Forgive me Audre Lorde, I have sinned
but we both could give a damn about that.
Forgive me Lorde, the master’s tools
brought my house down. I begged him with my own hands.
I’ve been floorboards, wing nuts
& slow blues at his pale hard feet, his full moon flesh
my new moon flesh, waxed nights
of bloodcandles, wince, grazing teeth & no history
until morning, ruined by his glued, yarned experiment
at our natural, his braided unwashed attack against our tentacled blaze
is pulled sugar to my mouth. Lorde, he doesn’t know
how long it takes to look the mirror in the eye, love what the world won’t.
Lorde, forgive me for not grabbing the shears,
forgive me the night I let him stay in my bed after
he said race wasn’t real, for harboring
him in our earth caked skin & not making him walk
to the store, around the store,
drive anywhere while he was covered in our brown bright hand-me-down.
Lorde, there are brown boys I never called back,
sweet as God, gorgeous sun descended men, perfect & plump
but none of them made me fail
as joyous, none of them so undid my spine’s subtle tension,
I don’t want to tell you none of them
went to college, but it’s true. Lorde, we just didn’t relate past our hued past
& isn’t that what uppity people say?
Is the new spelling of my name T-O-M? Does it matter anymore?
I want to tell you about the president,
but not what some say about him. I don’t want to tell you about being 4
& playing with white barbies,
about going to college in a small town, about rent
& the men who paid it for a while,
their wrinkling ghosting bodies, about who lives in Brooklyn,
about Chicago & how she bled,
and that Davis boy or how ain’t nothing changed & nothing hasn’t,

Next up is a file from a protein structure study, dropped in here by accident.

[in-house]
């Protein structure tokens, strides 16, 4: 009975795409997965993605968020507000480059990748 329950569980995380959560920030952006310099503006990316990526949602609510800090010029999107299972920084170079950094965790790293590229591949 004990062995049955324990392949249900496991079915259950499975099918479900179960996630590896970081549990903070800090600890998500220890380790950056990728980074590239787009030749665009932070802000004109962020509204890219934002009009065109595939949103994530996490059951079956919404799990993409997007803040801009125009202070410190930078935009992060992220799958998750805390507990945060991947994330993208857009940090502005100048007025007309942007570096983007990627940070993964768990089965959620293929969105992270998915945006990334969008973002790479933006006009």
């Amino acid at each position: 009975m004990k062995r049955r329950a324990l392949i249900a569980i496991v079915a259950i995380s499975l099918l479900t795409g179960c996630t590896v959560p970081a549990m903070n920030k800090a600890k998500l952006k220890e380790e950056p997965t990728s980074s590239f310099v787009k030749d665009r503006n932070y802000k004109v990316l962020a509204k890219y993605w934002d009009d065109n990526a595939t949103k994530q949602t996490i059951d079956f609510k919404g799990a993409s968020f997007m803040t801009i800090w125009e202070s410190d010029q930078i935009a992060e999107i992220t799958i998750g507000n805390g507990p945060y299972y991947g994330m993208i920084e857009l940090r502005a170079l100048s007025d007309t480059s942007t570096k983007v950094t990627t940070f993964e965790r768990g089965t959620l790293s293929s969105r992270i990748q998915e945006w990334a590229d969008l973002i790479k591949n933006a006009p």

this half dream world, good enough utopia, & still,
his hair. Lorde, what is your word? He’s in my bed, dreads splayed,
taking up too much space.
Audre, gravity is pulling me everywhere. I sit on the edge,
if I fall, I not sure where I’ll go.
nope. fuck that. your body is still your body. your arms still wings,—Danez Smith (danezsmith) , from "Director’s Note: a note on the body for my 20 year old self," published in alice blue (via myshoesuntied)
your mouth still a gun. you tragic monster, misfiring bird.
you have all you need to be a hero. don’t save the world,
but do save yourself. when prayer doesn’t work: dance, fly, fire.
1. smoke above the burning bush2. archnemesis of summer night3. first son of soil4. coal awaiting spark & wind5. guilty until proven dead6. oil heavy starlight7. monster until proven ghost8. gone9. phoenix who forgets to un-ash10. going, going, gone11. gods of shovels & black veils12. what once passed for kindling13. fireworks at dawn14. brilliant, shadow hued coral15. (I thought to leave this blankbut who am I to name us nothing?)16. prayer who learned to bite & sprint17. a mother’s joy & clutched breath
For me, the body is too sacred not to include in poetry. Most of my poems start in the body, often coming from something physical that then inspires the words to come about. I think dance and movement is a thing of my life, not necessarily in a formal sense, but in a ‘I dance all around the house and on the bus stop’ sense. If I am to accurately write my world, then my poems must dance, they must sweat and get weak in the knees. Also, I hate the gym, so I make my poems do some cardio for me.—Danez Smith, interviewed by Jason Bayani for Berkeley Slam (via bostonpoetryslam)